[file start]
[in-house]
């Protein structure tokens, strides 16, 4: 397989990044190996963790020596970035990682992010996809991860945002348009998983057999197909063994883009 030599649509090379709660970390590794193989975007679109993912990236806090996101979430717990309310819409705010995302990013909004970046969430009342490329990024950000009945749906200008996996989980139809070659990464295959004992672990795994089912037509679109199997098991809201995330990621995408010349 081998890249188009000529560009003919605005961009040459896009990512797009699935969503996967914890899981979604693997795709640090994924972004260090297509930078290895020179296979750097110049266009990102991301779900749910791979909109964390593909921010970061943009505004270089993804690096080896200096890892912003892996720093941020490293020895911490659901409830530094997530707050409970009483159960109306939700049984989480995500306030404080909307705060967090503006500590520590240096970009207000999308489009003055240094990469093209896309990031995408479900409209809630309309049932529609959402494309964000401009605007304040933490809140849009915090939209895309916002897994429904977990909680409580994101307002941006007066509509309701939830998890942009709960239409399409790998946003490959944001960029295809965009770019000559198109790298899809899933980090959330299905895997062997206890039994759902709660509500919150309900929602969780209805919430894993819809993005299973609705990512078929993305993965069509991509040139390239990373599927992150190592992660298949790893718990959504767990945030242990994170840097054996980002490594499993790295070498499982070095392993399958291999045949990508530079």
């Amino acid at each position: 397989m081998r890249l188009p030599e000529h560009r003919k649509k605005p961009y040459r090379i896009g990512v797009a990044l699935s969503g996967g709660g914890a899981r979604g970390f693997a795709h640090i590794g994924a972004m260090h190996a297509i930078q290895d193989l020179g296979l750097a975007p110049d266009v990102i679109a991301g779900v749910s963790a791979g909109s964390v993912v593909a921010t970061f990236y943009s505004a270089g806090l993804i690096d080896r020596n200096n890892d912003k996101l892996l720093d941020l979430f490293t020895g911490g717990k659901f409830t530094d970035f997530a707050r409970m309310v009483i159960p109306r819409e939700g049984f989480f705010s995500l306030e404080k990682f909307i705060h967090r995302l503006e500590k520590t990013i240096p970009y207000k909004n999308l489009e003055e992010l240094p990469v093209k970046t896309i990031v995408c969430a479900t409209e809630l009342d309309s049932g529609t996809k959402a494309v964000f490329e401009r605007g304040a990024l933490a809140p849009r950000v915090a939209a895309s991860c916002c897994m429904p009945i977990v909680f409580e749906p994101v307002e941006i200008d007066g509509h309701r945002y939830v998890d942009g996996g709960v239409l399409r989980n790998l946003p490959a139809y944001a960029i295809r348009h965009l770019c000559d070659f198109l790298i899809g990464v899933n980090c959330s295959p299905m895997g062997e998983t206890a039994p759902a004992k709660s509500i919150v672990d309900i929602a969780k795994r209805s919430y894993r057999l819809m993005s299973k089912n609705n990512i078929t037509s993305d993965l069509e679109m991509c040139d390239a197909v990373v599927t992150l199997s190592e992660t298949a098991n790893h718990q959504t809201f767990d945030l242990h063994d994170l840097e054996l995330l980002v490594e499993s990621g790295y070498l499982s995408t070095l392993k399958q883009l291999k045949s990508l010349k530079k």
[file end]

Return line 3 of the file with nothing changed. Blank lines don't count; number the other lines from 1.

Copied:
């Amino acid at each position: 397989m081998r890249l188009p030599e000529h560009r003919k649509k605005p961009y040459r090379i896009g990512v797009a990044l699935s969503g996967g709660g914890a899981r979604g970390f693997a795709h640090i590794g994924a972004m260090h190996a297509i930078q290895d193989l020179g296979l750097a975007p110049d266009v990102i679109a991301g779900v749910s963790a791979g909109s964390v993912v593909a921010t970061f990236y943009s505004a270089g806090l993804i690096d080896r020596n200096n890892d912003k996101l892996l720093d941020l979430f490293t020895g911490g717990k659901f409830t530094d970035f997530a707050r409970m309310v009483i159960p109306r819409e939700g049984f989480f705010s995500l306030e404080k990682f909307i705060h967090r995302l503006e500590k520590t990013i240096p970009y207000k909004n999308l489009e003055e992010l240094p990469v093209k970046t896309i990031v995408c969430a479900t409209e809630l009342d309309s049932g529609t996809k959402a494309v964000f490329e401009r605007g304040a990024l933490a809140p849009r950000v915090a939209a895309s991860c916002c897994m429904p009945i977990v909680f409580e749906p994101v307002e941006i200008d007066g509509h309701r945002y939830v998890d942009g996996g709960v239409l399409r989980n790998l946003p490959a139809y944001a960029i295809r348009h965009l770019c000559d070659f198109l790298i899809g990464v899933n980090c959330s295959p299905m895997g062997e998983t206890a039994p759902a004992k709660s509500i919150v672990d309900i929602a969780k795994r209805s919430y894993r057999l819809m993005s299973k089912n609705n990512i078929t037509s993305d993965l069509e679109m991509c040139d390239a197909v990373v599927t992150l199997s190592e992660t298949a098991n790893h718990q959504t809201f767990d945030l242990h063994d994170l840097e054996l995330l980002v490594e499993s990621g790295y070498l499982s995408t070095l392993k399958q883009l291999k045949s990508l010349k530079k």